"Memento, Domine, famulorum, famularumque tuarum N. et N. et omnium circumstantium, quorum tibi fides cognita est, et nota devotio, pro quibus tibi offerimus: vel qui tibi offerunt hoc sacrificium laudis pro se, suisque omnibus: pro redemptione animarum suarum, pro spe salutis, et incolumitis suae: tibique reddunt vota sua aeterno Deo, vivo et vero."From this part of the canon, we learn two more teachings of the church on the mass: Holy mother church teaches us that the mass is offered for the good of the living, because it is the same as that of calvary, and Christ's sacrifice at calvary made the redemption of all those living at the time possible, as well as the dead patriarchs,prophets, and holy men who lived before Christ, and those yet to exist on earth.
"Remember, O Lord, thy servants and handmaids N. and N.
and all who here around us stand, whose faith is known unto thee and their steadfastness manifest, on whose behalf we offer unto thee: or who themselves offer unto thee this sacrifice of praise, for themselves, and for all who are theirs; for the redemption of their souls, for hope of their salvation and safety; and who offer their prayers unto thee, the eternal God, the living and the true."
Catechism of the Catholic Church:
1371 The Eucharistic sacrifice is also offered for the faithful departed who "have died in Christ but are not yet wholly purified,"193 so that they may be able to enter into the light and peace of Christ:
The mass is offered with and for the body of Christ, the church. I have mentioned the pious custom of spiritually putting oneself beside the hosts in the ciborium. We ourselves are offered with Christ to the Father when we assist at the holy mass. The Catechism says:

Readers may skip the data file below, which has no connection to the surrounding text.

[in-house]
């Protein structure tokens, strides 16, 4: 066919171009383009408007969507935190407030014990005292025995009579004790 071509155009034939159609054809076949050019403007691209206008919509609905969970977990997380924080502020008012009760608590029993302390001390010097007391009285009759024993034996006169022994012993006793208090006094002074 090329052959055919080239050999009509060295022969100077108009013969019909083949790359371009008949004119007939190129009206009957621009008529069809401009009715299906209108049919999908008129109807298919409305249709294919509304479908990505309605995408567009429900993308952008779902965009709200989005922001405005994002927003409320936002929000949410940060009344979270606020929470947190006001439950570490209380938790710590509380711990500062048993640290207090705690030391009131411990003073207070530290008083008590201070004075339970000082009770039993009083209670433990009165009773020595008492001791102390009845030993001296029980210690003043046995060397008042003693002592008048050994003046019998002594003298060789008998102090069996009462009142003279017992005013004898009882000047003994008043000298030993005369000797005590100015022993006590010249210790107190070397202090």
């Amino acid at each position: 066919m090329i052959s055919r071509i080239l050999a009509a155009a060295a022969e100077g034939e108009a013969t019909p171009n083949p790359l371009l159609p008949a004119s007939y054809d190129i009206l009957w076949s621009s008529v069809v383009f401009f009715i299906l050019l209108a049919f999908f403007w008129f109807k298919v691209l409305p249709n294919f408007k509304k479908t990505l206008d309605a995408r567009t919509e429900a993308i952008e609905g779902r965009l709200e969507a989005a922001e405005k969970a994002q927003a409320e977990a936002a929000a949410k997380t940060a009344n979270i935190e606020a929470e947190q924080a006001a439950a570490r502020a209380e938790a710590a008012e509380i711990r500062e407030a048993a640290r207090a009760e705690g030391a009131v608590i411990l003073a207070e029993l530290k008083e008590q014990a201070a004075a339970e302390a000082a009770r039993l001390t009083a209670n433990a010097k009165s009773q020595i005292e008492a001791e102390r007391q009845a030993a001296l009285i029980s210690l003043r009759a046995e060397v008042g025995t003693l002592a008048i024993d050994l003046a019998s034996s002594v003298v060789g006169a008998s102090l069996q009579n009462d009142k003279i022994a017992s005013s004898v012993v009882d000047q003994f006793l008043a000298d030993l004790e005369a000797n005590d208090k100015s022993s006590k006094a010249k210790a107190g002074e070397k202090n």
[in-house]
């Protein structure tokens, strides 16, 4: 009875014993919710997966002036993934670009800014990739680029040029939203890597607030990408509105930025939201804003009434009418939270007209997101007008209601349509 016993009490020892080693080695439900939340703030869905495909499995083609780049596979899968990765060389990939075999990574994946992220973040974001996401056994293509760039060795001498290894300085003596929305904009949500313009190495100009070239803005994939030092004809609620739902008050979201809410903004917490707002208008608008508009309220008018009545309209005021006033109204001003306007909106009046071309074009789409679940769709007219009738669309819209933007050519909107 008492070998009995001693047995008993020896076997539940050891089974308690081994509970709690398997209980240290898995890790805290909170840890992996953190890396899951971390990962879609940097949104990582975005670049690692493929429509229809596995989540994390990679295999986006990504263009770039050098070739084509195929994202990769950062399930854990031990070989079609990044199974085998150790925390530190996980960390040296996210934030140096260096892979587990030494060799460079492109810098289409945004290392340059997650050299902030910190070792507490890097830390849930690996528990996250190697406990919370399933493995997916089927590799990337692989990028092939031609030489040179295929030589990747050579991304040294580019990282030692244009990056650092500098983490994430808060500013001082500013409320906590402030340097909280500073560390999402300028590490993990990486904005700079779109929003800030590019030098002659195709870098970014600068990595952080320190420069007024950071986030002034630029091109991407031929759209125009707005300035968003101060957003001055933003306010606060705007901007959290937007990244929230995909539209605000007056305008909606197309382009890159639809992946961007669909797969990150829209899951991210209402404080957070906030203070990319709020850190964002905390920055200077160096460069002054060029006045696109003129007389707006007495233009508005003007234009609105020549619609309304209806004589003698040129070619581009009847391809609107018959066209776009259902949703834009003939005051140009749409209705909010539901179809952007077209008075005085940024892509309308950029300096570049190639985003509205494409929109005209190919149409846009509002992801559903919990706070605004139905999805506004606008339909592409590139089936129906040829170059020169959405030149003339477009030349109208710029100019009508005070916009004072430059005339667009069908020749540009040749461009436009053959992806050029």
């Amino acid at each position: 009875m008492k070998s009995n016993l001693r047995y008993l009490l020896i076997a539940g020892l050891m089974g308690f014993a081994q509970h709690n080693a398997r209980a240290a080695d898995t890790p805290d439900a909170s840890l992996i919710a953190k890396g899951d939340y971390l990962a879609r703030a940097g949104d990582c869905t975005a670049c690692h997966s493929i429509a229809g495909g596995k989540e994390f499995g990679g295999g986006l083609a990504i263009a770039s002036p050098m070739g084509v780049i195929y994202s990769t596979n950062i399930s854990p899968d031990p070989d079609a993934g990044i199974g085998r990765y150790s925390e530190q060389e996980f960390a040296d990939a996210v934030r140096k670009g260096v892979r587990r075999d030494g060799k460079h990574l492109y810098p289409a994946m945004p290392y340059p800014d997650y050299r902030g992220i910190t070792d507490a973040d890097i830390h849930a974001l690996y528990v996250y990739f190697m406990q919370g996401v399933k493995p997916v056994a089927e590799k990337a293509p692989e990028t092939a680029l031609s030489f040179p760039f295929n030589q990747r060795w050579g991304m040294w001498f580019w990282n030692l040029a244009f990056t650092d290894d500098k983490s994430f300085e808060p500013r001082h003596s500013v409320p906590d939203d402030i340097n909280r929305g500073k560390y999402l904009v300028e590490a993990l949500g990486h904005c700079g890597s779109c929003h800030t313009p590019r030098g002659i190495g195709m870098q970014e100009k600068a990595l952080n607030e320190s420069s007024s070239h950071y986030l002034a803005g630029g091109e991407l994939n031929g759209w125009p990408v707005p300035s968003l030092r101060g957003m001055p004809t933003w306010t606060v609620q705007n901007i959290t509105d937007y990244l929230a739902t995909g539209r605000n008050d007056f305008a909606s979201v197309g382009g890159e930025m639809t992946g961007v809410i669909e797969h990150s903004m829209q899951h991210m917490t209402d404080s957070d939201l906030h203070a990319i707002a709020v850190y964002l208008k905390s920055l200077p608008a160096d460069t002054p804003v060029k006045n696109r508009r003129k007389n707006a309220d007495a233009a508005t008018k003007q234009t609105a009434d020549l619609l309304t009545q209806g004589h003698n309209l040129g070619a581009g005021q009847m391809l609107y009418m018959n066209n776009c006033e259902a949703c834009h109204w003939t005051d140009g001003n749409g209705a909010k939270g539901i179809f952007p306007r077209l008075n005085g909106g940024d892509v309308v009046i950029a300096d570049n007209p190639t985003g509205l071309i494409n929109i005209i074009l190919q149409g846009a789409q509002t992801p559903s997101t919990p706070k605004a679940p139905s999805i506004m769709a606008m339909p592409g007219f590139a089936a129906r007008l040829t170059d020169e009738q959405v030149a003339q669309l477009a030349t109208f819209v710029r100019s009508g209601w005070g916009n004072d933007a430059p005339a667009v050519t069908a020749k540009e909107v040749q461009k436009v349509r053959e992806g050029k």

1368 The Eucharist is also the sacrifice of the Church. The Church which is the Body of Christ participates in the offering of her Head. With him, she herself is offered whole and entire. She unites herself to his intercession with the Father for all men. In the Eucharist the sacrifice of Christ becomes also the sacrifice of the members of his Body. The lives of the faithful, their praise, sufferings, prayer, and work, are united with those of Christ and with his total offering, and so acquire a new value. Christ's sacrifice present on the altar makes it possible for all generations of Christians to be united with his offering.
Christ in the mass, because it is him presenting his precious blood before the Father as his perpetual intercession and mediation for us,obtains for us the needs which we implore of the father, namely, the salvation of souls, the well-being of our own souls, and the intentions we hold in our hearts for ourselves, and those who are near to us. We can come to him, the mediator of the new and eternal covenant, we can draw close to him and obtain of him the graces we need to follow him. (Hebrews 4:14-16)
The celebrant extends his hands and continues:
The church teaches that the mass is offered with all the saints in heaven:
1370 To the offering of Christ are united not only the members still here on earth, but also those already in the glory of heaven. In communion with and commemorating the Blessed Virgin Mary and all the saints, the Church offers the Eucharistic sacrifice. In the Eucharist the Church is as it were at the foot of the cross with Mary, united with the offering and intercession of Christ.
Pay attention to that bolded portion. At mass, we should envision ourselves as being at the foot of calvary itself, with Mary, St. John, and St. Mary Magdalene. Just as they were, we should not be concerned with outward participation. Outwardly, our Blessed Lady does not seem to have done much at the foot of the cross, but we know that interiorly, she was suffering all the pain of a mother seeing her son tortured to death. (Aside, September is the month of Our Lady of Sorrows.) Who would say that she, in her silence did not participate in her son's passion? Surely, she also was grieved in soul, she also felt pain, desolation, sorrow, just as Jesus experienced these feeling. Surely, John and Mary Magdalene felt the same feelings, as would anyone who saw a loved one treated so. This should be our disposition. One of quiet, reverent reflection on the mysteries of our redemption. This, is true active participation.